The Sutherland Clearances continue to provoke controversy, particularly the notion of “Improvement” and the causes of migration, and there are inherent difficulties where most of the primary sources emanate from the Establishment. In Set Adrift Upon the World, Hunter, Emeritus Professor of History and former director of the Crofters’ Union, has delved into personal letters, press reports and emigration records to piece together narratives which reflect the agency and experiences not only of the powerful but also of the dispossessed.
He places nineteenth century Sutherland firmly in its global context – families cleared from their tenancies sailed to Canada and men signed up to fight in Ireland, France, South Africa and New Orleans when there was little alternative. We also hear how, in April 1815, Mt. Tambora in Indonesia erupted, showering dust and sulphur dioxide into the atmosphere which in turn produced the global cooling which contributed to prolonged wet weather in Sutherland with concomitant harvest failures. Hunter weaves these stories in and out of the central narrative about the Clearances, revealing connections with all the intrigue and reveal of a tartan noir.
Nor does he shy away from some of the paradoxes of oppression and colonialism along the way – how many of those dispossessed families of Sutherland themselves became oppressors of the Métis and indigenous people in Canada: “the issue at stake in this Sutherland collision was the same as that posed by North America’s frontier fighting: which of two incompatible ways of life was to prevail?” Though the Earl of Selkirk, critic of the Sutherland family’s exploitation of their tenants, is often presented as a bit of a hero of the Clearances for giving the emigrants passage overseas, Hunter questions whether his encouragement of the settlement of Canada was positive.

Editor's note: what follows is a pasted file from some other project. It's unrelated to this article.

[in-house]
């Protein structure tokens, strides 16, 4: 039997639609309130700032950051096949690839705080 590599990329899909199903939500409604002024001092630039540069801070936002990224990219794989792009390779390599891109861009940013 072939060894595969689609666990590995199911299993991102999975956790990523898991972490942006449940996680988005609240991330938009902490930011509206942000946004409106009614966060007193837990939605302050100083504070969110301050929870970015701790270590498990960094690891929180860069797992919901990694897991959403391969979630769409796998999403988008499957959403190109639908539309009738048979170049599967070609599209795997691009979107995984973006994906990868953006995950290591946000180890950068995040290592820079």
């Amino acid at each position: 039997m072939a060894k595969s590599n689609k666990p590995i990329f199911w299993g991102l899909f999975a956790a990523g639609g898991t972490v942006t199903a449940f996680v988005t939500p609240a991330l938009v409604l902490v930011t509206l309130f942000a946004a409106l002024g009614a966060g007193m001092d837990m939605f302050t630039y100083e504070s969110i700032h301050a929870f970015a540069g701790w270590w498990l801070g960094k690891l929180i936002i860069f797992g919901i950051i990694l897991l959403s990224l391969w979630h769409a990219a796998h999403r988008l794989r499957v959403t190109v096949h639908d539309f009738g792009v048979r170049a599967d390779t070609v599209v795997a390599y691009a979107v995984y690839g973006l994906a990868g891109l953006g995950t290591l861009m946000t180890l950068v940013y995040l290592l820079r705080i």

The deviousness of the antagonists is also exposed – according to law, people could only be evicted at Whitsunday and with 40 days’ written notice and they had the right to harvest the crops which they had already sown. The infamous Sutherland land agent, Patrick Sellar, left dispossessed tenants’ crops in the ground but had their mills and threshing barns pulled down, in effect nullifying their right. Sellar’s defence in settling people near the coast on land so poor they would have to supplement their croft with fishing, was “‘because it surely was a most benevolent action to put these barbarous hordes into a position where they could better associate together, educate their children and advance in civilisation.’” His qualities are noted even by his employer, the Countess of Sutherland, who wrote to her husband, “The more I see and hear of Sellar […], the more I am convinced he is not fit to be trusted further than he is at present. He is so exceedingly greedy and harsh with the people.”
We get a real sense of the tenacity of the evicted tenants to pursue Sellar, despite having lost everything. They even crowdfunded a solicitor to ensure he faced trial in 1816 for causing the death of an elderly woman. However, as Hunter points out, judge and jury had too much in common with Sellar – to condemn him would have been to condemn “improvement”.
Hunter’s writing style is lively and, though it’s a weighty book, you can read it as a series of short stories and vignettes. Academics might miss rebuttal of alternative interpretations or a fuller analysis of pre-Clearance hardship and pressure on land which meant emigration was already underway before the nineteenth century. But, all things considered, this is a great read whether you know next to nothing or almost everything about the Sutherland Clearances.